Friday, January 13, 2012
NASA Weighs Missions for Orion
An Orion prototype at the Dryden Flight Research Center in June 2011. Image source: NASA.
Aviation Week reports that NASA is discussing potential missions for the Orion Multi-Purpose Crew Vehicle.
“If you step back and think of what we’re doing, we’re looking at a capability — both SLS [the heavy-lift Space Launch System] and MPCV/Orion — that can support multiple destinations,” says William Gerstenmaier, associate administrator for human exploration and operations. “So instead of optimizing or building a vehicle that just supports one particular mission, we’re trying to look at a vehicle that has enough flexibility without carrying a huge penalty for that flexibility, that can support multiple missions and multiple destinations.”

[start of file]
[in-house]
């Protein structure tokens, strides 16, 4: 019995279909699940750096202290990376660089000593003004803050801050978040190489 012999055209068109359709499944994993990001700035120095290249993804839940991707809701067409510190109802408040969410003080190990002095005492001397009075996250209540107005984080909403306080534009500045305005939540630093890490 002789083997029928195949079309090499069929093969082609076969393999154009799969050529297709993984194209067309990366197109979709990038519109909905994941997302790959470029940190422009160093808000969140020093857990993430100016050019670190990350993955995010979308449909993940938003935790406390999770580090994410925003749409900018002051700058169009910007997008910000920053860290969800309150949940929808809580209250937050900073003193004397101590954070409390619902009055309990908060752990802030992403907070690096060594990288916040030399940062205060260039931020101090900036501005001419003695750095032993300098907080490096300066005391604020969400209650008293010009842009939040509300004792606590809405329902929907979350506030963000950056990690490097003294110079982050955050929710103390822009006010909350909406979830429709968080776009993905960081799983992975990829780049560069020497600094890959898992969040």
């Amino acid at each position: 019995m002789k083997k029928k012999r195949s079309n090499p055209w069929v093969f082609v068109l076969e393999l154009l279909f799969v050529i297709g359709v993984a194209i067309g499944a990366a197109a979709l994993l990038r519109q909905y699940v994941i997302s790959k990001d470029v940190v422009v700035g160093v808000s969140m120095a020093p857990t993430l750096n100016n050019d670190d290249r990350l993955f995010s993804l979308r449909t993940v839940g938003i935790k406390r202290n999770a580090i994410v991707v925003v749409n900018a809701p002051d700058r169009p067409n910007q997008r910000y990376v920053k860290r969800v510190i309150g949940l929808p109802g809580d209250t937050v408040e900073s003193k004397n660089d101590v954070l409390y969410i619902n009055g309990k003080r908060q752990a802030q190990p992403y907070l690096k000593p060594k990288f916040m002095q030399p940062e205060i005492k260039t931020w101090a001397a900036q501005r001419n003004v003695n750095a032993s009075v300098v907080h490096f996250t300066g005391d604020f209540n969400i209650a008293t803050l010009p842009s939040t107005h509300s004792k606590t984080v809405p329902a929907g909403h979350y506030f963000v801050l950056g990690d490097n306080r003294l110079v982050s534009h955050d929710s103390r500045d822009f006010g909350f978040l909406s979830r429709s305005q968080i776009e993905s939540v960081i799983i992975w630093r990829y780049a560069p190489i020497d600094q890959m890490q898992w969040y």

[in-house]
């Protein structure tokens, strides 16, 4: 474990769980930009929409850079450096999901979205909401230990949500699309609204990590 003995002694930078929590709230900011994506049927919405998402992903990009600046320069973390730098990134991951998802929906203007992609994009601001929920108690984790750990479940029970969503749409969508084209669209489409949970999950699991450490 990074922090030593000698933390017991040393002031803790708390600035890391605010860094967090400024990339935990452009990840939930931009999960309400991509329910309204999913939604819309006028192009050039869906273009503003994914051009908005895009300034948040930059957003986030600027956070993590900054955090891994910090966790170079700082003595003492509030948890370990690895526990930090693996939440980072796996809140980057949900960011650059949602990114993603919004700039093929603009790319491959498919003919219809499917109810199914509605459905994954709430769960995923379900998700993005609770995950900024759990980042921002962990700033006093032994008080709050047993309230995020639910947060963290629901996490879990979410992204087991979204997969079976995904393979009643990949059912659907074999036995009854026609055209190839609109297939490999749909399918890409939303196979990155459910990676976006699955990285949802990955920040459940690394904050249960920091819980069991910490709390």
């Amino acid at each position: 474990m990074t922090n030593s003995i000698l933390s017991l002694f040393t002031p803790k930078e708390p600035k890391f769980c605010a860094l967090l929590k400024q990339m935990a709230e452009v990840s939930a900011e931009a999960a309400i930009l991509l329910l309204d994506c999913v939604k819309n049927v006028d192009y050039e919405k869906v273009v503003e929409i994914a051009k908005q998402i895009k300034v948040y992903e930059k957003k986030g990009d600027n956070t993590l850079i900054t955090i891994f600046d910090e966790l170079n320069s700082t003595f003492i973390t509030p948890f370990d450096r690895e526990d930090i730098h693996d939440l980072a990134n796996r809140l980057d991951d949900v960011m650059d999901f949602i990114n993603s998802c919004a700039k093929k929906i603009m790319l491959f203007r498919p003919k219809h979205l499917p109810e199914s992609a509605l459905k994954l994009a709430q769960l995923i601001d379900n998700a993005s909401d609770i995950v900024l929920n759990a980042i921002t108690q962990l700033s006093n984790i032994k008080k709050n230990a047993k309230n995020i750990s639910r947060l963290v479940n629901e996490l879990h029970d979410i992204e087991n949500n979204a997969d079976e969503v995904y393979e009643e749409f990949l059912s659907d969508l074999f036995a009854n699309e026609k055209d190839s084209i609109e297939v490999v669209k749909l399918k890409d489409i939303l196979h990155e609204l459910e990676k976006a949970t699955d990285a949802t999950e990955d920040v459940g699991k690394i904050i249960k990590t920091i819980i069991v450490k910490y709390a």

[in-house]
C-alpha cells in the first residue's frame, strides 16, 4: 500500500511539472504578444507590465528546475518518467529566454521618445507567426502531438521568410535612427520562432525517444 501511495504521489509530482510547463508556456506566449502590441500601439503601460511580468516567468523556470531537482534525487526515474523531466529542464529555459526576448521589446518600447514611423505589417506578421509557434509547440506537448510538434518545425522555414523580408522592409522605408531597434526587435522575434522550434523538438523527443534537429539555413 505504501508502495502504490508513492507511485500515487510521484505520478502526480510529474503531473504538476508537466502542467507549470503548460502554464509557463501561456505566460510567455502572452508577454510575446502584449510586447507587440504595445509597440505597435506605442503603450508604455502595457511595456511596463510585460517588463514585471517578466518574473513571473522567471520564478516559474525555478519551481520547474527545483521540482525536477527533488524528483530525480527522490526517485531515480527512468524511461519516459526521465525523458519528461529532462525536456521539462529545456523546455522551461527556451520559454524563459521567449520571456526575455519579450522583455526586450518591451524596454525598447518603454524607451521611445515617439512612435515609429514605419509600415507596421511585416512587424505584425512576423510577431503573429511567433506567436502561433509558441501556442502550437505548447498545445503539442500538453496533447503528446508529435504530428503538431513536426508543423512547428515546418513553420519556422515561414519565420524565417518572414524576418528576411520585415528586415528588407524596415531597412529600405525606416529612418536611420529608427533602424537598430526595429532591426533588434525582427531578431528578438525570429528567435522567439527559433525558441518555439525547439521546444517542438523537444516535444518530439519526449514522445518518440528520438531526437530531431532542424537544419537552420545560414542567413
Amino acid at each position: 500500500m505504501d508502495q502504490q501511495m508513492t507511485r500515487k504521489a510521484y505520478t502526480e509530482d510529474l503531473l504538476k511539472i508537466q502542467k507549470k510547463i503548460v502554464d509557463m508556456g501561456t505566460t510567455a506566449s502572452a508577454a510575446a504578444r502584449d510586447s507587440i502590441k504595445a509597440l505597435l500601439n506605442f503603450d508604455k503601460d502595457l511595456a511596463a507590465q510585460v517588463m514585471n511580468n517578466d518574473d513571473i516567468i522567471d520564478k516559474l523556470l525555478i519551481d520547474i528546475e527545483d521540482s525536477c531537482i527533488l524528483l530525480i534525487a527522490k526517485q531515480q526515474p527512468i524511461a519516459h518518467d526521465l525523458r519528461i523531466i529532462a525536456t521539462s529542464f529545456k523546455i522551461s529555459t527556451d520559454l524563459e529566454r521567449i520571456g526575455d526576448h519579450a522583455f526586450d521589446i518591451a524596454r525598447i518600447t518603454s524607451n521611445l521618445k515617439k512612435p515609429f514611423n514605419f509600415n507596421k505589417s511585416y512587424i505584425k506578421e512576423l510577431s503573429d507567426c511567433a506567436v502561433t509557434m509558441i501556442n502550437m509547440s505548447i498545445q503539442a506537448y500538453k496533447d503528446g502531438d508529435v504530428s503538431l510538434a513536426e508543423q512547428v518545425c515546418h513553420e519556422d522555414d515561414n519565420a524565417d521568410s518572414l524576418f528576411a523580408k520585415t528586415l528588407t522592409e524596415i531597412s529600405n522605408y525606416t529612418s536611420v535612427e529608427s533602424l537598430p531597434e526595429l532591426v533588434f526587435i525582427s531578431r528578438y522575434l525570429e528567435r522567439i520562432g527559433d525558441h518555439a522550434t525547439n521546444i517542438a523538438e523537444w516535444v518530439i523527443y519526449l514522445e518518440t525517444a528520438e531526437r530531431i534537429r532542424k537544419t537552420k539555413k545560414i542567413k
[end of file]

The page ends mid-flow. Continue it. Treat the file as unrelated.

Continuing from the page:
Inside NASA, Gerstenmaier and other top managers are giving serious consideration to pulling modules from the International Space Station (ISS) when it is retired after 2020 and moving them to one of the Earth-Moon Lagrange points or to lunar orbit as an early destination for Orion. The idea has some international support as the ISS partnership begins to consider post-station human spaceflight (AW&ST Oct. 10, 2011, p. 46).
The article notes ideas such as detaching an International Space Station module to place at a Lagrangian Point, missions to the dark side of the Moon, and perhaps a 900-day trip to Mars in the 2030s.